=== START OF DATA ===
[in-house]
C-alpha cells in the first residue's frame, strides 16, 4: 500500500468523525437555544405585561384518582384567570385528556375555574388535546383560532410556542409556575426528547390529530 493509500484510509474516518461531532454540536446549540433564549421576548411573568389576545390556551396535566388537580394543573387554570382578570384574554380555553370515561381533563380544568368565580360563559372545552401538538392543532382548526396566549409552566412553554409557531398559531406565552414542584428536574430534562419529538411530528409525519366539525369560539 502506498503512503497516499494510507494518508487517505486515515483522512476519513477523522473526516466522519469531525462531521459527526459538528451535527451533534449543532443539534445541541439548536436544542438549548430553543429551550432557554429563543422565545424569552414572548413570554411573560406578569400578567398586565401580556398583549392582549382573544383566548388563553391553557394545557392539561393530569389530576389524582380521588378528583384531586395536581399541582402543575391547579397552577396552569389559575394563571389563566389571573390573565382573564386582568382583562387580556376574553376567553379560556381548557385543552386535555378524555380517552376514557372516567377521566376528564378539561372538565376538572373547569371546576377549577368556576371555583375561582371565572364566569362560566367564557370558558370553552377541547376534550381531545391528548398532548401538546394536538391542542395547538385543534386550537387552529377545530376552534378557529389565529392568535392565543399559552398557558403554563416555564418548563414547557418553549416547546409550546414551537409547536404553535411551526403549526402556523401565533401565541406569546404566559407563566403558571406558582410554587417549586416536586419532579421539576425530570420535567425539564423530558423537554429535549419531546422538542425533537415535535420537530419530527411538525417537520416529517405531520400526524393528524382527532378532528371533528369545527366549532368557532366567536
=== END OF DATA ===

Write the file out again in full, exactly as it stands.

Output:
[in-house]
C-alpha cells in the first residue's frame, strides 16, 4: 500500500468523525437555544405585561384518582384567570385528556375555574388535546383560532410556542409556575426528547390529530 493509500484510509474516518461531532454540536446549540433564549421576548411573568389576545390556551396535566388537580394543573387554570382578570384574554380555553370515561381533563380544568368565580360563559372545552401538538392543532382548526396566549409552566412553554409557531398559531406565552414542584428536574430534562419529538411530528409525519366539525369560539 502506498503512503497516499494510507494518508487517505486515515483522512476519513477523522473526516466522519469531525462531521459527526459538528451535527451533534449543532443539534445541541439548536436544542438549548430553543429551550432557554429563543422565545424569552414572548413570554411573560406578569400578567398586565401580556398583549392582549382573544383566548388563553391553557394545557392539561393530569389530576389524582380521588378528583384531586395536581399541582402543575391547579397552577396552569389559575394563571389563566389571573390573565382573564386582568382583562387580556376574553376567553379560556381548557385543552386535555378524555380517552376514557372516567377521566376528564378539561372538565376538572373547569371546576377549577368556576371555583375561582371565572364566569362560566367564557370558558370553552377541547376534550381531545391528548398532548401538546394536538391542542395547538385543534386550537387552529377545530376552534378557529389565529392568535392565543399559552398557558403554563416555564418548563414547557418553549416547546409550546414551537409547536404553535411551526403549526402556523401565533401565541406569546404566559407563566403558571406558582410554587417549586416536586419532579421539576425530570420535567425539564423530558423537554429535549419531546422538542425533537415535535420537530419530527411538525417537520416529517405531520400526524393528524382527532378532528371533528369545527366549532368557532366567536